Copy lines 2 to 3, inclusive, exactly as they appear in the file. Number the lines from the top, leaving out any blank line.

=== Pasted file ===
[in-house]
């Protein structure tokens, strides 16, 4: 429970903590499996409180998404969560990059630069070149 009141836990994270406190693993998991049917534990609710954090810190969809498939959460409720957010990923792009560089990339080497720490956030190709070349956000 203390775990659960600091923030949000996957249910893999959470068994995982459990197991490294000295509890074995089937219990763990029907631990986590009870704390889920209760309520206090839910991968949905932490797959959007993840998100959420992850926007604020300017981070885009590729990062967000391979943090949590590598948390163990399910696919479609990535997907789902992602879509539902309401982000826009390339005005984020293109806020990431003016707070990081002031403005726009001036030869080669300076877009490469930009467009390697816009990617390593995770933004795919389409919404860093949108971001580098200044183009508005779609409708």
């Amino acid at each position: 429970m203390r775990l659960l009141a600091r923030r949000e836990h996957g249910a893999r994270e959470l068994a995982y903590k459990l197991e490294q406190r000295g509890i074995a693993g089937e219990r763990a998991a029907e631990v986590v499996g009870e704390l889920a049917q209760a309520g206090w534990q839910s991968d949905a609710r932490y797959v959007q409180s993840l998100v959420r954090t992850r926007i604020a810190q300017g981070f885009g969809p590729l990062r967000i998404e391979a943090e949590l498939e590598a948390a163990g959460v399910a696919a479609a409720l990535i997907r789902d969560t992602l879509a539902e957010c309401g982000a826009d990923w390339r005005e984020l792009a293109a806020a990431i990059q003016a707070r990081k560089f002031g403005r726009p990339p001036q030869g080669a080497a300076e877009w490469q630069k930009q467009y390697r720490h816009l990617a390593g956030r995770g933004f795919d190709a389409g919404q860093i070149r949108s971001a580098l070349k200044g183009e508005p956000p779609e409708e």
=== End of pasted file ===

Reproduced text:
């Protein structure tokens, strides 16, 4: 429970903590499996409180998404969560990059630069070149 009141836990994270406190693993998991049917534990609710954090810190969809498939959460409720957010990923792009560089990339080497720490956030190709070349956000 203390775990659960600091923030949000996957249910893999959470068994995982459990197991490294000295509890074995089937219990763990029907631990986590009870704390889920209760309520206090839910991968949905932490797959959007993840998100959420992850926007604020300017981070885009590729990062967000391979943090949590590598948390163990399910696919479609990535997907789902992602879509539902309401982000826009390339005005984020293109806020990431003016707070990081002031403005726009001036030869080669300076877009490469930009467009390697816009990617390593995770933004795919389409919404860093949108971001580098200044183009508005779609409708």
């Amino acid at each position: 429970m203390r775990l659960l009141a600091r923030r949000e836990h996957g249910a893999r994270e959470l068994a995982y903590k459990l197991e490294q406190r000295g509890i074995a693993g089937e219990r763990a998991a029907e631990v986590v499996g009870e704390l889920a049917q209760a309520g206090w534990q839910s991968d949905a609710r932490y797959v959007q409180s993840l998100v959420r954090t992850r926007i604020a810190q300017g981070f885009g969809p590729l990062r967000i998404e391979a943090e949590l498939e590598a948390a163990g959460v399910a696919a479609a409720l990535i997907r789902d969560t992602l879509a539902e957010c309401g982000a826009d990923w390339r005005e984020l792009a293109a806020a990431i990059q003016a707070r990081k560089f002031g403005r726009p990339p001036q030869g080669a080497a300076e877009w490469q630069k930009q467009y390697r720490h816009l990617a390593g956030r995770g933004f795919d190709a389409g919404q860093i070149r949108s971001a580098l070349k200044g183009e508005p956000p779609e409708e």